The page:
As we move into the holidays, I am keenly aware that it gets harder and harder for me to motivate you to play in the garden.
I get it. You have been moving hoses around all summer, mowing the lawn every week, and now you are sick and tired of it. But I would propose that the beauty of the fall is that you no longer have to deal with the mundane tasks of mowing and watering and can concentrate on the fun stuff: planting bulbs, overhauling your containers for winter interest or even raking leaves.
With its autumn colors, crisp air, damp soil and drying leaves, hanging out in the garden in the fall is very special. The deciduous trees and shrubs take on a whole new personality with their summer clothing shed and their delicate branching patterns revealed.
There are other surprises, too, such as the fall-blooming crocus my wife planted under the fragrant snowbell or the hardy cyclamen under the weeping beech, that have actually been blooming for a month, but we didn’t notice them until the leaves on the Korean wax bells fell off.
So much is happening in the fall garden that I never get bored. While many plants are going to sleep, some are actually waking up.
Winter bloomers like Mahonia “Lionel Fortescue” are pushing spikes of yellow blooms that brighten up my shade border and delight the hummers that are hanging around for the winter.
Fall-blooming camellias (sasanqua varieties and their hybrids) also are flowering now. Their colorful blooms (mostly single or semi-double) in shades of red and pink with splashes of white surrounding a center of bright golden yellow stamens are all set against a backdrop of dark green, glossy foliage.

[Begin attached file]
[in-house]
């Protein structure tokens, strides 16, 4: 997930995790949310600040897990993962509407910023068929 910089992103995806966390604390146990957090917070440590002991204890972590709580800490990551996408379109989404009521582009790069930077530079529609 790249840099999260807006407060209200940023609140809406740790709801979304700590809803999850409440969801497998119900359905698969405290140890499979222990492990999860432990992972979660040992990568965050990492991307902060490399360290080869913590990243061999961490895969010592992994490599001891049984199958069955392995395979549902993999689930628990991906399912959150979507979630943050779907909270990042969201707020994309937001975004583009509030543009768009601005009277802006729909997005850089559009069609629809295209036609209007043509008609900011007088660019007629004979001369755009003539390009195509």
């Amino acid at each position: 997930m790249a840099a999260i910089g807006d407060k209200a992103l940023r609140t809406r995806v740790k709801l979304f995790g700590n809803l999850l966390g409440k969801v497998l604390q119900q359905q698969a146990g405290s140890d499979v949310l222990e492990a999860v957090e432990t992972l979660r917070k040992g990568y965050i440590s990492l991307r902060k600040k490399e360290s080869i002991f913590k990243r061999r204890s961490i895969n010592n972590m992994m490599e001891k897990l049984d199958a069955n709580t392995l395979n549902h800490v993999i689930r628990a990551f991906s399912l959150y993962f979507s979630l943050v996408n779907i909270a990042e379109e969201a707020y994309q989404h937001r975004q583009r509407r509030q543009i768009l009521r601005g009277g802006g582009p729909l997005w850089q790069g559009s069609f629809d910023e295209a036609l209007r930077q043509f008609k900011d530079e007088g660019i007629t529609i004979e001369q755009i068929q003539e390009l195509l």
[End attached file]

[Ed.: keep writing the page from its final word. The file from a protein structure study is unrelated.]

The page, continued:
Skimmia japonica is also in full bloom and, if you are lucky enough to have both male and female plants, you will have bright red berries that are great for holiday decorating.
Speaking of berries, my wife’s beautyberry is covered with the most elegant purple berries this time of year, which look magnificent in the garden, but also on the kitchen table combined with a few sprigs of zebra grass, a fading hydrangea bloom and some seed heads from the Crocosmia “Lucifer.”
Arrangements from the fall garden don’t need to be blousy and outrageously colorful. A simple collection of twigs, berries, blades of ornamental grasses and dried blooms makes a stunning composition. The understatement of it all always speaks to my soul this time of year.
Nature just seems to know what we need after the cacophony of summer passes and the calm of winter approaches. Fall is the perfect transition between these two seasons.
There are so many reasons to get out and enjoy our gardens in the fall. Plants, of course, are at the top of my list, but let’s not forget the incredible intricacies of a dew-laden spiderweb or the brilliance of a sparkling crystalline blanket of frost as the morning sun reflects off its surface.
The smells of decomposing leaves or the thrill of touching the hairy branches of a staghorn sumac never ceases to amaze me. Personally, all of these elements combine to create a spiritual experience that often brings me to the edge of tears. Explore your garden this fall and see if you don’t feel the same way.
Steve Smith is the owner of Sunnyside Nursery in Marysville and can be reached at info@sunnyside nursery.net.
Attend a free class at 1 p.m. Nov. 4 on the beauty of hellebores at Sunnyside Nursery, 3915 Sunnyside Blvd., Marysville. For more information or to sign up, go to www.sunnysidenursery.net.